This said, future generations of the app are likely to go to this level of insight with the beta testing in a controlled group of senior lawyers that have had a small microchip implanted directly into their brains; thereby eliminating the need to rely on a wrist device that may create misleading readings during certain forms of adult only activity.

The App is exclusively available for purchase using Bitcoin or Ethereum and to learn more, click here:

** For trainspotters, the title of today’s post is inspired by the well-known Kings of Leon song ‘Sex on Fire’, see here:

PS: Please note that the app will be formally launched shortly before midday on Sunday 1 April 2018, at which time View will re-embrace filling in timesheets; despite its previous embracing of the #burnthetimesheet mantra.

Tuesday, March 27, 2018

Just Can't Get Enough tax wins **

Matthew Burgess Just Can't Get Enough tax wins

Last week's post explored the more concessional than previously expected approach to superannuation proceeds trusts (SPT) by the Tax Office (see - Don't Stop Believin' - Tax Office & superannuation proceeds trusts **).

In another, possibly related, Private Binding Ruling (see Authorisation Number 1051187537572) the Tax Office provides further clarity about how an SPT can ensure infant beneficiaries access excepted trust income. As usual if you would like a copy of the Private Ruling please contact me.

As mentioned last week, the Tax Office accepts that an SPT can still access excepted trust income where the relevant superannuation death benefit is not paid directly to the deceased member's estate, but instead to their surviving spouse.

Importantly however, as is the case with estate proceeds trusts (to learn more about this structure see our previous post here - Testamentary trusts - is it ever too late?), the amount of income that is excepted trust income is limited to the amount of income that would have flowed to the child from property that would have devolved on the child from the estate of the deceased person under the laws of intestacy (see section 102AG(7) of the Tax Act).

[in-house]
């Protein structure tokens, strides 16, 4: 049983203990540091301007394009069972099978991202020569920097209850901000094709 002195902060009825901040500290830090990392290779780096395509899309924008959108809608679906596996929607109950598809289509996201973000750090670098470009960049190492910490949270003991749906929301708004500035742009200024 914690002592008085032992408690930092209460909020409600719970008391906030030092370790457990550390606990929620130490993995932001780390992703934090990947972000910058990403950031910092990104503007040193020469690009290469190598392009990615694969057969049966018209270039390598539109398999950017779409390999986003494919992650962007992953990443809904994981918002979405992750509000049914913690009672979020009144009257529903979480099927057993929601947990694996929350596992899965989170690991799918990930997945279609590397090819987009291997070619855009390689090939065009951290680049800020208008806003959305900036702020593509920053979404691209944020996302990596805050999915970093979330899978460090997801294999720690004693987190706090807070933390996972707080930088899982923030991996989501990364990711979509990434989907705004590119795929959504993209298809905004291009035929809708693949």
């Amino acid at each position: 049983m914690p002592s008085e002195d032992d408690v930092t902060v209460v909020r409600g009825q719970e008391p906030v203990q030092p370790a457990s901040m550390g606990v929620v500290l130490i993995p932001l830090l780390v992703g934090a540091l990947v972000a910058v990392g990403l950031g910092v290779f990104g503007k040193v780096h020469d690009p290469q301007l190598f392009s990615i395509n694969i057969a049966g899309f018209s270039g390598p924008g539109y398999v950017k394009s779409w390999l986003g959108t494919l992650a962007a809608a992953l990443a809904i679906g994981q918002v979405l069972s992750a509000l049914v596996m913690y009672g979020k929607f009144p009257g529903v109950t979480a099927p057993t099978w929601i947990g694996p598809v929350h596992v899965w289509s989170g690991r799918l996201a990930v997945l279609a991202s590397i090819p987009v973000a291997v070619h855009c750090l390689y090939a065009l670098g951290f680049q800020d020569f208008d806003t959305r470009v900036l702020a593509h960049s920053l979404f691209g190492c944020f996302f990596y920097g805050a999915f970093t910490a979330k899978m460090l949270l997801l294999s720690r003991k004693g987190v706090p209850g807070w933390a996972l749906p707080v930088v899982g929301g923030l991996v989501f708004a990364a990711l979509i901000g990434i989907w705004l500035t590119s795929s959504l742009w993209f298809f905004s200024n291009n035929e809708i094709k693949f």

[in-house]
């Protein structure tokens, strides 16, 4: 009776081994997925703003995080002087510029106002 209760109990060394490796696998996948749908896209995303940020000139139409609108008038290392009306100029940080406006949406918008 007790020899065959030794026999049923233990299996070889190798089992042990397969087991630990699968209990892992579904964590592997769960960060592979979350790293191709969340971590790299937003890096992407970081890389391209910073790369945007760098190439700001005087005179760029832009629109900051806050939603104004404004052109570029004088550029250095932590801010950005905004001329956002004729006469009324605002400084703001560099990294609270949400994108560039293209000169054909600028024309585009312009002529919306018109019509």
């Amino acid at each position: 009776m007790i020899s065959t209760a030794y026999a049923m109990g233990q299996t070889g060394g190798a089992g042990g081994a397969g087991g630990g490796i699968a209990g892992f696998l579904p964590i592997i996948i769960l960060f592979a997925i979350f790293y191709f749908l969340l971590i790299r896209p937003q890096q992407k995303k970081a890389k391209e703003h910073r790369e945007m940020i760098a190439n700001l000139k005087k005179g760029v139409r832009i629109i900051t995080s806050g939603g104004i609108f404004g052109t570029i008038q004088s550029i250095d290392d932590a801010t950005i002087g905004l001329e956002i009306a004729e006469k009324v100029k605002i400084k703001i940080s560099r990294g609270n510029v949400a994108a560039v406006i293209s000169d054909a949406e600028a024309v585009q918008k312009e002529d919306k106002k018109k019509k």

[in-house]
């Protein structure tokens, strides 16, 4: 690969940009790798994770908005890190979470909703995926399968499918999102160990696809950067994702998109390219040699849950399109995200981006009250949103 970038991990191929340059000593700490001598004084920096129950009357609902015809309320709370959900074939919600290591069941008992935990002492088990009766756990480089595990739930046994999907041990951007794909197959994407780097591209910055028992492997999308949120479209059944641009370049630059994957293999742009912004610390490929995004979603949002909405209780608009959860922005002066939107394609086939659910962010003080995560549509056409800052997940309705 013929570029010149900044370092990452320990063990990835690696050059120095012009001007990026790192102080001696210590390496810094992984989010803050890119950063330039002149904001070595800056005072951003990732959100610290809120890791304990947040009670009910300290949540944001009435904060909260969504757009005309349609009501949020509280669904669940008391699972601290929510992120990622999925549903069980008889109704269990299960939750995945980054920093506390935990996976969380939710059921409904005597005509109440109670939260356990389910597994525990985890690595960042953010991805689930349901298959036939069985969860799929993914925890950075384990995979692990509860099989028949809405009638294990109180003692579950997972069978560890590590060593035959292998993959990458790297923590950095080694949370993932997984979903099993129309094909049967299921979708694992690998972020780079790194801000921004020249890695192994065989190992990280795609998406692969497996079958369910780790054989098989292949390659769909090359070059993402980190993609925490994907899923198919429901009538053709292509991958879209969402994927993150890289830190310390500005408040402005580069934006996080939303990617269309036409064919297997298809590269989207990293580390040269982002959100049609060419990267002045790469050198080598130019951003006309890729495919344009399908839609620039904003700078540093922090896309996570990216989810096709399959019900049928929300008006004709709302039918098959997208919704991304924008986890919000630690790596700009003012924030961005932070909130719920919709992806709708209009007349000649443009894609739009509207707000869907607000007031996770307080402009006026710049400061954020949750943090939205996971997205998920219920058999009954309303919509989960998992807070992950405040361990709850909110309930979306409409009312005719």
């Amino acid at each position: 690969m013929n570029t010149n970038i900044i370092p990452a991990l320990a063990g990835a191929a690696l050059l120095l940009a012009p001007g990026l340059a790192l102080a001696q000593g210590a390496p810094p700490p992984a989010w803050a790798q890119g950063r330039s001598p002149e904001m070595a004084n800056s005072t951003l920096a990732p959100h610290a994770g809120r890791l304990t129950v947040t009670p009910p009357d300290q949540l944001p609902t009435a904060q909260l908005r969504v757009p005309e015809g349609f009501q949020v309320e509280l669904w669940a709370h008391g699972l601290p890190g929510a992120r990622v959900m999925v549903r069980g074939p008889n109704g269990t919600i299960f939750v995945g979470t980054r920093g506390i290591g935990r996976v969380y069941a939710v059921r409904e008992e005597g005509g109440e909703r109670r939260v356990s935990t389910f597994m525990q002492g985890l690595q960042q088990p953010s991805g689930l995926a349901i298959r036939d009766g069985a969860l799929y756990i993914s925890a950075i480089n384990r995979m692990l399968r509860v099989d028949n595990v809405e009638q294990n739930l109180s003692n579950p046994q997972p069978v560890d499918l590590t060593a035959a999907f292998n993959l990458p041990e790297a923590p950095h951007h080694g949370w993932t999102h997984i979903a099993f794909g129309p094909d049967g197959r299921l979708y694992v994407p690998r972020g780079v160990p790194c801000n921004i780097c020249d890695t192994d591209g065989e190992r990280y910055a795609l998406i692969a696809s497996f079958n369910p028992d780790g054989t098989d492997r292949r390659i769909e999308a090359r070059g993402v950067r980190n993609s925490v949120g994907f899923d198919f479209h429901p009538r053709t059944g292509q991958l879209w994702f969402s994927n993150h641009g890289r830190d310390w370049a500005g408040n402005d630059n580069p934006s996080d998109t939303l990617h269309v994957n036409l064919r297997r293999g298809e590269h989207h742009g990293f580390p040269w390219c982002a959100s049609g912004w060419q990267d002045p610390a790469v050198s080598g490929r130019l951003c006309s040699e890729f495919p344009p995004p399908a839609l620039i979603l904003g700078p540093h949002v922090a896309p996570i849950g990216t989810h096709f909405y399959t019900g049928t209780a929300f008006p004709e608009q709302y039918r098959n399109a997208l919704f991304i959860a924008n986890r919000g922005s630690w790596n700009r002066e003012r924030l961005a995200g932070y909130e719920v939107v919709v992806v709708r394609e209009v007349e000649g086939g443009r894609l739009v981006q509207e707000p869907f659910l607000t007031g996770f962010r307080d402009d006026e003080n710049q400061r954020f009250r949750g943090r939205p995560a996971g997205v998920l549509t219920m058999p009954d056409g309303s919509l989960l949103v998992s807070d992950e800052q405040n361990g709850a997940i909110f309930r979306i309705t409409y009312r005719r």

In other words, the Tax Office essentially treats the superannuation death benefit as if it formed part of the estate of the deceased person. This means that in states such as NSW and Victoria the strategy is likely to be unavailable for tax planning purposes given that in those states infant children are not entitled to anything on intestacy if there is a surviving spouse.  

In the Private Ruling the Tax Office also confirms that -
  1. in order to access the excepted trust income regime, the infant beneficiary of the SPT must (pursuant to the terms of the trust deed) acquire the trust property (other than as a trustee) when the trust ends (as mandated by section 102AG(2A) of the Tax Act). 
  2. excepted trust income is only available for the SPT to the level that would have been derived had the parties been dealing on an arm's length basis (see section 102AG(3) of the Tax Act). Importantly, this requirement is not that the parties themselves have to be arm's length; rather they must act on an arm's length basis. 
  3. the income of an SPT will not be excepted income if it is derived, directly or indirectly, under or as a result of an agreement that was entered into or carried out for the purpose, or for purposes that included the purpose, of securing that the assessable income would be excepted trust income. However, if the purpose of deriving excepted trust income is no more than merely incidental, then the purpose is disregarded and the income may still be excepted (see sections 102AG(4) and (5) of the Tax Act). 
** For trainspotters, in 1981, when much of the original thinking around these rules was developed, the Depeche Mode song 'Just Can't Get Enough' was one of the hits of the year. Given the likelihood many readers of today's post were not born in 1981, further learning is available here -

Image courtesy of Shutterstock

Tuesday, March 20, 2018

Don't Stop Believin' - Tax Office & superannuation proceeds trusts **